Setting: Chest Clinic, University Teaching Hospital, Zambia.
Objective: To study the pre-diagnosis economic impact, burden, and barriers to care-seeking for tuberculosis patients in urban Zambia.
Design: In-depth interviews conducted over a 9-week period with adult in-patients and out-patients registering with new pulmonary tuberculosis; data analysis using Epi Info.
Results: Interviews were completed by 202 patients: 64% normally worked, but 31% stopped due to their tuberculosis, with an average of 48 days off. The mean duration of illness prior to their tuberculosis registration was 63 days, with 64% of patients delaying in presenting to the Chest Clinic. Of these, 38% blamed money shortages for their delay. In seeking diagnosis, patients incurred a mean total cost equivalent to 127% of their mean monthly income (pounds sterling UK 40 [$US 59]); direct expenditures represented 60% of this cost. In addition, patients lost, on average, 18 work days prior to diagnosis. Care-givers incurred costs equivalent to 31% of the mean monthly income (pounds sterling UK 10 [$US 15]).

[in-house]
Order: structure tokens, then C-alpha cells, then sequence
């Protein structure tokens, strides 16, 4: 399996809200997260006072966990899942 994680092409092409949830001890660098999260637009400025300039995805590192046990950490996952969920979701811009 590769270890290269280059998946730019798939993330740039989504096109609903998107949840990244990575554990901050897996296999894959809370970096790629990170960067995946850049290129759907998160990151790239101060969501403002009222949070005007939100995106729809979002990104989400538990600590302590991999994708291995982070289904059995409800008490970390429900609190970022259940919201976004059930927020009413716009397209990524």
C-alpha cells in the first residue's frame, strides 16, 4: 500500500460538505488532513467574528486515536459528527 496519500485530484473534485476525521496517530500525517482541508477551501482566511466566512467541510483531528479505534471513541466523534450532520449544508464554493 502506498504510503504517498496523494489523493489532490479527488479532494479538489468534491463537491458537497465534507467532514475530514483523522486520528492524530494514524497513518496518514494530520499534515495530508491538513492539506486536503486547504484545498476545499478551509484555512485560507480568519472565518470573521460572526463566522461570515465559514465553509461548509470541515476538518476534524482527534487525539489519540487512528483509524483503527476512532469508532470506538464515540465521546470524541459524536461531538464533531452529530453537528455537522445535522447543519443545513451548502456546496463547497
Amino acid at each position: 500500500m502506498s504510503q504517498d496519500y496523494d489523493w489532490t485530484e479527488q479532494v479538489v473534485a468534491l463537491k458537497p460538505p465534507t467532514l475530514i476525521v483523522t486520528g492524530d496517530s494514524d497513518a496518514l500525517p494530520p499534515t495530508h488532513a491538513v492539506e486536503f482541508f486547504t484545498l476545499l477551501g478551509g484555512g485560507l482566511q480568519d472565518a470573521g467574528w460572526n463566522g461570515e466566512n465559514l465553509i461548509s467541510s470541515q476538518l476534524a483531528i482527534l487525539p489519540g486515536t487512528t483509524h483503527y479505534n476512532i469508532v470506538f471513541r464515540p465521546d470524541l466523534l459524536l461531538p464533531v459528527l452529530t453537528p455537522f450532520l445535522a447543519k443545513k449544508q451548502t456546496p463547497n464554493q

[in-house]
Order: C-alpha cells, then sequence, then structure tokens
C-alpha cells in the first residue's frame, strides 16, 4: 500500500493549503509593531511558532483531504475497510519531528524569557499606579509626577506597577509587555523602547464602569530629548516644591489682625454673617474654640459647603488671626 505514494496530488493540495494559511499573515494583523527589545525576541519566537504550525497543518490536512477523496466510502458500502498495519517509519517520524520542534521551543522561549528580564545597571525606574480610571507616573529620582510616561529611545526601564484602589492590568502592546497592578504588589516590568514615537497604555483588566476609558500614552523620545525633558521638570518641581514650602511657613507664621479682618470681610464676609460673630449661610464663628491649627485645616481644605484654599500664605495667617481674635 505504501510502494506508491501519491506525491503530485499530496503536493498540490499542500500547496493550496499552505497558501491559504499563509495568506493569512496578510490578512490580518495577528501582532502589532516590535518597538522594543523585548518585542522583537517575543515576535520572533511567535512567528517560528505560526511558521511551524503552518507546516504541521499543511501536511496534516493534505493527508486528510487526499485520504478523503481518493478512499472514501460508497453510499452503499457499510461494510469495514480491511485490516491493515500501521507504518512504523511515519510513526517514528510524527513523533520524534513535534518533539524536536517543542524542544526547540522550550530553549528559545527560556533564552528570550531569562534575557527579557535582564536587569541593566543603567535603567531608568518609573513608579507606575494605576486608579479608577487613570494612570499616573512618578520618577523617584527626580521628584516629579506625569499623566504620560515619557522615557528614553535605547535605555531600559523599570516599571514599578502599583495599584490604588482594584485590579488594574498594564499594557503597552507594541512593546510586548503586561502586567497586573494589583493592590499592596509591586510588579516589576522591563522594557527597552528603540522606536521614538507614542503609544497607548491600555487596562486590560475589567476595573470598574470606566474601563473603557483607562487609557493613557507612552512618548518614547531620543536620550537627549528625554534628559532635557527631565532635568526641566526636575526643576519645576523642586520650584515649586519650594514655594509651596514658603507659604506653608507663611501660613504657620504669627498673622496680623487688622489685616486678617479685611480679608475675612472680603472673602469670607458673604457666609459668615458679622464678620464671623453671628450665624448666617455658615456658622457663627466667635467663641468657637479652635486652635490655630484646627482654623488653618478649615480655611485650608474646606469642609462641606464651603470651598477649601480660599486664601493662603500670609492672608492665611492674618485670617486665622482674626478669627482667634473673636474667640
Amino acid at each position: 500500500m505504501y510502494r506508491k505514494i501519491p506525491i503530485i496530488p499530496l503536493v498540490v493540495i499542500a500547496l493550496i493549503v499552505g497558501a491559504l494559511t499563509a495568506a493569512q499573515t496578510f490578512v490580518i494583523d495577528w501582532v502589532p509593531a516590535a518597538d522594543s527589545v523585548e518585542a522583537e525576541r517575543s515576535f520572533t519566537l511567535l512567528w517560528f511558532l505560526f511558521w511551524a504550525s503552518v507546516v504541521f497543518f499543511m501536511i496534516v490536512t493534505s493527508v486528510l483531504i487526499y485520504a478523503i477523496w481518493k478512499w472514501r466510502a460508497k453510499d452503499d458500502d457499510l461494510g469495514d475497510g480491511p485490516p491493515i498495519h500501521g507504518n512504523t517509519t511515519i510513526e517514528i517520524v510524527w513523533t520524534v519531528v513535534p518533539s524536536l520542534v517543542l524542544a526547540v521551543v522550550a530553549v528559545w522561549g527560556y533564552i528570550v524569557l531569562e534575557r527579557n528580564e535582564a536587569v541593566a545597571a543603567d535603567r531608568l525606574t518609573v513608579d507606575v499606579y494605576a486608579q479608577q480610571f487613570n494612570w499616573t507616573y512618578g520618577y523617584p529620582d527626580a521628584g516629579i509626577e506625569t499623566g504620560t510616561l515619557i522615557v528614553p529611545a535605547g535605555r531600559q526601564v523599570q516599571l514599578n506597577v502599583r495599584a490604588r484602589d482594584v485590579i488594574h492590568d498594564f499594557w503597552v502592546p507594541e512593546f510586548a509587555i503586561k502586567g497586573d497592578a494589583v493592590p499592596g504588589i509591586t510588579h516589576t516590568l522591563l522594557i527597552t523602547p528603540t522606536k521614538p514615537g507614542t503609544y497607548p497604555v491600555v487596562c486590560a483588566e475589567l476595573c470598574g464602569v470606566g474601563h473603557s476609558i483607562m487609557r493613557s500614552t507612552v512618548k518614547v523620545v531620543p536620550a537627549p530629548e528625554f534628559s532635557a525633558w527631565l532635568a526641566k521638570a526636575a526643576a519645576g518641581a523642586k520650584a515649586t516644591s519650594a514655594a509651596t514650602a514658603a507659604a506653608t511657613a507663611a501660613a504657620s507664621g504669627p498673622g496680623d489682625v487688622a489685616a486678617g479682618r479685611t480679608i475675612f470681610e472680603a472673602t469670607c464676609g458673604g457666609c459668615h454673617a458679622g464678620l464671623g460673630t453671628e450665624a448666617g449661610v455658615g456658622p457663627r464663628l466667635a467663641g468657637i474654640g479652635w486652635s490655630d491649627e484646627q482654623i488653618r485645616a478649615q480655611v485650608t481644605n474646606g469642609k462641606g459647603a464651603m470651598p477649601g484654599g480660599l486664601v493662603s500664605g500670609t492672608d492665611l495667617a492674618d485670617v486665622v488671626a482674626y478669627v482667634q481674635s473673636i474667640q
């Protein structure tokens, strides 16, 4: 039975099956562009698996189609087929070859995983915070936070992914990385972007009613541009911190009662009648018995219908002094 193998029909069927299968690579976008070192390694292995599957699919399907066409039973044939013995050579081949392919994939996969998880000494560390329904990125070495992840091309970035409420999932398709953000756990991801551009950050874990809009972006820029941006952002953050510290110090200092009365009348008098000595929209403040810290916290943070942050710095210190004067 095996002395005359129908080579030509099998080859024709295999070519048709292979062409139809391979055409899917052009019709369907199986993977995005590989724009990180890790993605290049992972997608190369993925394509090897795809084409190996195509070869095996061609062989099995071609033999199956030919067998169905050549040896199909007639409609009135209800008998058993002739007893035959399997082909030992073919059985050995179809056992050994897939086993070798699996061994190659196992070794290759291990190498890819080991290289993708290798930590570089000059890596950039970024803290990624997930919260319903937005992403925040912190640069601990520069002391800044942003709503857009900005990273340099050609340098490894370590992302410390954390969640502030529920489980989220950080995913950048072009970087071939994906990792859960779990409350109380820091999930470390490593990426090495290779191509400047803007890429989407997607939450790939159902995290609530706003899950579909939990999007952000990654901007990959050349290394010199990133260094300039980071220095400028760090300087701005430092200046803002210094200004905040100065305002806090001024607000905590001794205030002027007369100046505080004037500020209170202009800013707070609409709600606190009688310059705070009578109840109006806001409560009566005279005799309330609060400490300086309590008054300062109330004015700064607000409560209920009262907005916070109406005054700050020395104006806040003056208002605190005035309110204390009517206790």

Conclusion: The economic burden of tuberculosis on patients creates barriers to prompt diagnosis which may lead to continuing transmission of the infection. Important economic barriers include transportation expenditure, cost of 'special food', and lost income. These barriers may be reduced through interventions that reduce the number of health encounters, travel distances and duration of illness before diagnosis.